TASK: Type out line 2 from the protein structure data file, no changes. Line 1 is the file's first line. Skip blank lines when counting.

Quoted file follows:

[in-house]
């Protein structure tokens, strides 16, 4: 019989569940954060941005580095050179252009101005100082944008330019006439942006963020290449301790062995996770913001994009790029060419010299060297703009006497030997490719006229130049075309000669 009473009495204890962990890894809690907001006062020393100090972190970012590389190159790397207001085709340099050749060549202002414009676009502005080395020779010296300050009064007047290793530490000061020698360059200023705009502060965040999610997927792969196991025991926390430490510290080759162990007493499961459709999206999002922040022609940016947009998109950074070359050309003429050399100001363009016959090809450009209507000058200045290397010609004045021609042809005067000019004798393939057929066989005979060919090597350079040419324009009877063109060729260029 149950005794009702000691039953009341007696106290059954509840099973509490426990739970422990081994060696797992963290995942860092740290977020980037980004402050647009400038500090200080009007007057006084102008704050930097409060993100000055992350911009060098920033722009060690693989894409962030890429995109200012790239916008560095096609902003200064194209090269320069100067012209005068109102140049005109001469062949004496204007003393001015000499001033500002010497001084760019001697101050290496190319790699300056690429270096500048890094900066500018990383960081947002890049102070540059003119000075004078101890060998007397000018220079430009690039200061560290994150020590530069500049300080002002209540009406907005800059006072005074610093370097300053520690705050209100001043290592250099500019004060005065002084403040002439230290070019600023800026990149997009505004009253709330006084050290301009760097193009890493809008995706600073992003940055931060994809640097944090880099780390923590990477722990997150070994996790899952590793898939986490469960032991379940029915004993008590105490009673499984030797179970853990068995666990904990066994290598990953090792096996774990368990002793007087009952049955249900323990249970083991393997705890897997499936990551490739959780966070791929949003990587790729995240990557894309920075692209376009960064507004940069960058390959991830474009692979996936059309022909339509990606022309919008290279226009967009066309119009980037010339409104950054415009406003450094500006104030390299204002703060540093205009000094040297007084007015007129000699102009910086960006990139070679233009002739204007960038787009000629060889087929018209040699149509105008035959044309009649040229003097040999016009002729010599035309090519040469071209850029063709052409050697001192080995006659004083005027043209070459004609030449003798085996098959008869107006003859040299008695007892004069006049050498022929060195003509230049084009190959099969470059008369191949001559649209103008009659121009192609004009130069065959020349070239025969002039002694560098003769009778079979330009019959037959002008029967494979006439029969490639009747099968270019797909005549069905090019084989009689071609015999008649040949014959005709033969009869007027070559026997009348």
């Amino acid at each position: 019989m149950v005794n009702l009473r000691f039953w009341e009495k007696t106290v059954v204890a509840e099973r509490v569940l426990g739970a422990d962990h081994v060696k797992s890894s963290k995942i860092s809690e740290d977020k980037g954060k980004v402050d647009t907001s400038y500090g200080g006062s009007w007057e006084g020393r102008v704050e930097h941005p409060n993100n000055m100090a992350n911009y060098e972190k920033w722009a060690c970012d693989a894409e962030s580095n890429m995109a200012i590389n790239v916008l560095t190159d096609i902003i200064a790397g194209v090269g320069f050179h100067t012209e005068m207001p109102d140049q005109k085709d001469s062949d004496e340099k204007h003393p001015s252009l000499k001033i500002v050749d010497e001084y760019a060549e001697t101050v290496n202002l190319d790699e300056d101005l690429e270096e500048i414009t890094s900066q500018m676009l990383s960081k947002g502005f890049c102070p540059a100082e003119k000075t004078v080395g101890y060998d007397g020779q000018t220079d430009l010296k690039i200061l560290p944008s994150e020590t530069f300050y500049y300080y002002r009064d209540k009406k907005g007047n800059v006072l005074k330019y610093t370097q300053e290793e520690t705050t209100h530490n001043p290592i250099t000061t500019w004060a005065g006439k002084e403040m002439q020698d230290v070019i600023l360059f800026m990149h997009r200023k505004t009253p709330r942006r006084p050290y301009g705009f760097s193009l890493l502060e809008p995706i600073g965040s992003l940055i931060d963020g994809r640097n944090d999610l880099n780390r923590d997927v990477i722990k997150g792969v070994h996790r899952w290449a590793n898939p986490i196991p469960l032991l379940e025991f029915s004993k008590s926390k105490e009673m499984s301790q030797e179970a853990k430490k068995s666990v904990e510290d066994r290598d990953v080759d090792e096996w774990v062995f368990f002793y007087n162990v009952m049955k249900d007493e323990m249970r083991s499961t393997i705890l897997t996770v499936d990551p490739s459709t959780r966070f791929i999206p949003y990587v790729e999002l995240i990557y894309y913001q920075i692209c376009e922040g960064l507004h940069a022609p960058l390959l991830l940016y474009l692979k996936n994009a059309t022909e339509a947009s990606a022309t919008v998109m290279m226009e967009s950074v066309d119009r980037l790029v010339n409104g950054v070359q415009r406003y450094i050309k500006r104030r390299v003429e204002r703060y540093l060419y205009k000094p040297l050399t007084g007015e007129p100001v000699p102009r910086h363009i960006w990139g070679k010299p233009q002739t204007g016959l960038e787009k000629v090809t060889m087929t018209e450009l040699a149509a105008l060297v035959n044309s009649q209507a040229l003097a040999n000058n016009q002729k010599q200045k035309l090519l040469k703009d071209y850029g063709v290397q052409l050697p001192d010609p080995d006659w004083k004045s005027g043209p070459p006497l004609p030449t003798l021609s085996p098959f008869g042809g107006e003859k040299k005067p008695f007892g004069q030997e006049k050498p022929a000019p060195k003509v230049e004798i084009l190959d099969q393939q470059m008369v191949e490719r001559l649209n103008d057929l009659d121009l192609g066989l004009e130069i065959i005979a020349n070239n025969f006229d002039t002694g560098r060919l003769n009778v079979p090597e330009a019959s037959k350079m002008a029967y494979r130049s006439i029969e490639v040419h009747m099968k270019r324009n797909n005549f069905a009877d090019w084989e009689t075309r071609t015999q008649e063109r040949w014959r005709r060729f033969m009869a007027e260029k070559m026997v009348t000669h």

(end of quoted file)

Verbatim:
């Protein structure tokens, strides 16, 4: 019989569940954060941005580095050179252009101005100082944008330019006439942006963020290449301790062995996770913001994009790029060419010299060297703009006497030997490719006229130049075309000669 009473009495204890962990890894809690907001006062020393100090972190970012590389190159790397207001085709340099050749060549202002414009676009502005080395020779010296300050009064007047290793530490000061020698360059200023705009502060965040999610997927792969196991025991926390430490510290080759162990007493499961459709999206999002922040022609940016947009998109950074070359050309003429050399100001363009016959090809450009209507000058200045290397010609004045021609042809005067000019004798393939057929066989005979060919090597350079040419324009009877063109060729260029 149950005794009702000691039953009341007696106290059954509840099973509490426990739970422990081994060696797992963290995942860092740290977020980037980004402050647009400038500090200080009007007057006084102008704050930097409060993100000055992350911009060098920033722009060690693989894409962030890429995109200012790239916008560095096609902003200064194209090269320069100067012209005068109102140049005109001469062949004496204007003393001015000499001033500002010497001084760019001697101050290496190319790699300056690429270096500048890094900066500018990383960081947002890049102070540059003119000075004078101890060998007397000018220079430009690039200061560290994150020590530069500049300080002002209540009406907005800059006072005074610093370097300053520690705050209100001043290592250099500019004060005065002084403040002439230290070019600023800026990149997009505004009253709330006084050290301009760097193009890493809008995706600073992003940055931060994809640097944090880099780390923590990477722990997150070994996790899952590793898939986490469960032991379940029915004993008590105490009673499984030797179970853990068995666990904990066994290598990953090792096996774990368990002793007087009952049955249900323990249970083991393997705890897997499936990551490739959780966070791929949003990587790729995240990557894309920075692209376009960064507004940069960058390959991830474009692979996936059309022909339509990606022309919008290279226009967009066309119009980037010339409104950054415009406003450094500006104030390299204002703060540093205009000094040297007084007015007129000699102009910086960006990139070679233009002739204007960038787009000629060889087929018209040699149509105008035959044309009649040229003097040999016009002729010599035309090519040469071209850029063709052409050697001192080995006659004083005027043209070459004609030449003798085996098959008869107006003859040299008695007892004069006049050498022929060195003509230049084009190959099969470059008369191949001559649209103008009659121009192609004009130069065959020349070239025969002039002694560098003769009778079979330009019959037959002008029967494979006439029969490639009747099968270019797909005549069905090019084989009689071609015999008649040949014959005709033969009869007027070559026997009348």